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Sununu says N.H. won’t join climate alliance



Monitor staff
Tuesday, June 06, 2017

Republican Gov. Chris Sununu says New Hampshire won’t join a growing number of states that are pledging to uphold the Paris climate agreement following President Donald Trump’s decision to back out.

“Not at this time, especially when we do not yet know its impact on our economy and environment,” Sununu said in a statement.

The decision quickly drew criticism from members of the state’s Democratic Congressional delegation, who urged Sununu to reconsider.

“The Paris Climate Agreement sets laudable benchmarks for reducing greenhouse gas emissions that are contributing to global warming,” said the state’s senior Sen. Jeanne Shaheen. “New Hampshire should be spearheading efforts to curb the dangerous effects of climate change.”

Ten more members, including four states in New England, this week joined the U.S. Climate Alliance, which aims to cut emissions by at least 26 percent from 2005 levels and meet targets set in the federal Clean Power Plan.

While the initiative was launched last week by Democratic governors in California, New York and Washington, Republican leaders in Vermont and Massachusetts have also signed on. Democratic governors in Connecticut and Rhode Island have made their states part of the coalition, too.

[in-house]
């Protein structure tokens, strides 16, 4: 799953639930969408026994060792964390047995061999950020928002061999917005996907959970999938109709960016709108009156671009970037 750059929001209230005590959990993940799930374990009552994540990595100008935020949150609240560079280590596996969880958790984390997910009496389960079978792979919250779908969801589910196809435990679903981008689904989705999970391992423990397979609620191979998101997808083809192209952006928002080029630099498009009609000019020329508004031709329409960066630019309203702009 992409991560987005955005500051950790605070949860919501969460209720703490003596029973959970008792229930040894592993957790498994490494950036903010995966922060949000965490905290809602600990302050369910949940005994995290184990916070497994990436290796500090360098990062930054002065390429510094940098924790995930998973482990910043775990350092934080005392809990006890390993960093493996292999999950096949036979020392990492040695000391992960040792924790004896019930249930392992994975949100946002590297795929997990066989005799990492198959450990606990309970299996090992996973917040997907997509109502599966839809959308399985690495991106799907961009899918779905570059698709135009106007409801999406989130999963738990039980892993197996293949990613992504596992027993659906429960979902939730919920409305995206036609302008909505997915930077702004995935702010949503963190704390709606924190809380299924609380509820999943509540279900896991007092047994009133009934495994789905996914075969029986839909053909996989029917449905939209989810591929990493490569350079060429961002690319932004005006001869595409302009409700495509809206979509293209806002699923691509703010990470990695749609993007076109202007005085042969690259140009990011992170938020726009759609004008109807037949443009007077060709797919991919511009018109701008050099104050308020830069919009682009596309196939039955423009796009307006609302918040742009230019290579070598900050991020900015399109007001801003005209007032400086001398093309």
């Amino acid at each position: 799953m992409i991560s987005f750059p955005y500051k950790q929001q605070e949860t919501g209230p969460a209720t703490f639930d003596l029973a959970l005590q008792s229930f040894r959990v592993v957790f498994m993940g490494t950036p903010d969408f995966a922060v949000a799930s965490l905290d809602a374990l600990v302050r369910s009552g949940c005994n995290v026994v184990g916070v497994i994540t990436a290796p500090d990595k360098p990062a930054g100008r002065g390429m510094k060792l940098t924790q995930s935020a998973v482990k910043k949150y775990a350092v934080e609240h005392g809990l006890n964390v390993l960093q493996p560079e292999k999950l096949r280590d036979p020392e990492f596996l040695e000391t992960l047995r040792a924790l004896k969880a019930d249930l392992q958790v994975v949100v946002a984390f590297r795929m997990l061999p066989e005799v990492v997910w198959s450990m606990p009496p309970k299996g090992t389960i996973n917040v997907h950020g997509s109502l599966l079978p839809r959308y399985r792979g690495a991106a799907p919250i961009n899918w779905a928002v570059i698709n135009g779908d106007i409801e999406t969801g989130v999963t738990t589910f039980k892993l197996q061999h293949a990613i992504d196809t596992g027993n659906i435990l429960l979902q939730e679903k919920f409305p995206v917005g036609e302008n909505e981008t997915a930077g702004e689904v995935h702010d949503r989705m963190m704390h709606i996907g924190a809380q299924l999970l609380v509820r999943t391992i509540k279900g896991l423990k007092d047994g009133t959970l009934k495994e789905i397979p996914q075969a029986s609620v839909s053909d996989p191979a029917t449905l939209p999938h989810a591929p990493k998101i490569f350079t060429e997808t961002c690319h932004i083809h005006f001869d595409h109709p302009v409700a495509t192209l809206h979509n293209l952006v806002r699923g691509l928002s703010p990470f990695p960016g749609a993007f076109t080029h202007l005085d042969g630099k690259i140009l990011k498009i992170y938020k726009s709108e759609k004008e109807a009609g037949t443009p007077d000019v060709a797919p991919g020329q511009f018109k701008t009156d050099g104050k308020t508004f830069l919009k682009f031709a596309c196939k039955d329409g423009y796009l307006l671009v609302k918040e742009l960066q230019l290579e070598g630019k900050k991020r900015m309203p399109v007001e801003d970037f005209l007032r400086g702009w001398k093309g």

“Our administration looks forward to continued, bipartisan collaboration with other states to protect the environment, grow the economy and deliver a brighter future to the next generation,” Massachusetts Gov. Charlie Baker said in a statement.

In an interview with New Hampshire Public Radio last week, Sununu said he hadn’t really thought about Trump’s decision to withdraw the United States from the international climate pact.

“You know, it’s not my job to go through the whole accord and look at the in-depth impacts across the country, economically,” he told NHPR. “The president has done that, his team has done that, and they’ve made the decision they feel is in the best interest of the United States and I stand by that.”

In a statement to the Monitor on Monday, Sununu said he has made cleaning up groundwater a top priority and remains committed to New Hampshire’s “long and proud tradition of responsible environmental stewardship.”

New Hampshire already takes steps to reduce harmful emissions by participating in a regional cap-and-trade pact made up of nine states along the East Coast. Under the Regional Greenhouse Gas Initiative, fossil fuel-burning power plants have to buy allowances for every ton of carbon dioxide they emit. New Hampshire earned $15 million in auction proceeds last year, according to the Department of Environmental Services.

Sununu has voiced support in the past for leaving the RGGI, but has said more recently that it may be feasible only if other states also withdraw.

(Allie Morris can be reached at 369-3307 or amorris@cmonitor.com.)